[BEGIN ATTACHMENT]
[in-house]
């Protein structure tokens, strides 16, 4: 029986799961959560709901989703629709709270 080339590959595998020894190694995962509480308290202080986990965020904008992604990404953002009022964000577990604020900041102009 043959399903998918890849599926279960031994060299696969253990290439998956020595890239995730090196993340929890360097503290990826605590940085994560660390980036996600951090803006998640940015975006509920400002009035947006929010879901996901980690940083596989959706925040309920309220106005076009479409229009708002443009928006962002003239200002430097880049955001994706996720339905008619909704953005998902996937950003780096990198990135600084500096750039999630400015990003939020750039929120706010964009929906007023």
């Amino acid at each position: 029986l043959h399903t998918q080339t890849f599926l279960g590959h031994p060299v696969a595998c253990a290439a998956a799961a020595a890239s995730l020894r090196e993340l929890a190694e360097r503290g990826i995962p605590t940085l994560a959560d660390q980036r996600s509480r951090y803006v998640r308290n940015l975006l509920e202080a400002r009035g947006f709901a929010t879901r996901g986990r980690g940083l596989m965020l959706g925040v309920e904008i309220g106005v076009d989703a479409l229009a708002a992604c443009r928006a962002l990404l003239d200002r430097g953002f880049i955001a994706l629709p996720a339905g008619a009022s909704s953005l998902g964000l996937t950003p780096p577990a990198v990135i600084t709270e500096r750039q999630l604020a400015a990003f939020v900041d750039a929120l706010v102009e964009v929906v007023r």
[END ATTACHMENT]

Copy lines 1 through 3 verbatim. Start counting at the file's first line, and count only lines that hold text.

[in-house]
């Protein structure tokens, strides 16, 4: 029986799961959560709901989703629709709270 080339590959595998020894190694995962509480308290202080986990965020904008992604990404953002009022964000577990604020900041102009 043959399903998918890849599926279960031994060299696969253990290439998956020595890239995730090196993340929890360097503290990826605590940085994560660390980036996600951090803006998640940015975006509920400002009035947006929010879901996901980690940083596989959706925040309920309220106005076009479409229009708002443009928006962002003239200002430097880049955001994706996720339905008619909704953005998902996937950003780096990198990135600084500096750039999630400015990003939020750039929120706010964009929906007023």
């Amino acid at each position: 029986l043959h399903t998918q080339t890849f599926l279960g590959h031994p060299v696969a595998c253990a290439a998956a799961a020595a890239s995730l020894r090196e993340l929890a190694e360097r503290g990826i995962p605590t940085l994560a959560d660390q980036r996600s509480r951090y803006v998640r308290n940015l975006l509920e202080a400002r009035g947006f709901a929010t879901r996901g986990r980690g940083l596989m965020l959706g925040v309920e904008i309220g106005v076009d989703a479409l229009a708002a992604c443009r928006a962002l990404l003239d200002r430097g953002f880049i955001a994706l629709p996720a339905g008619a009022s909704s953005l998902g964000l996937t950003p780096p577990a990198v990135i600084t709270e500096r750039q999630l604020a400015a990003f939020v900041d750039a929120l706010v102009e964009v929906v007023r």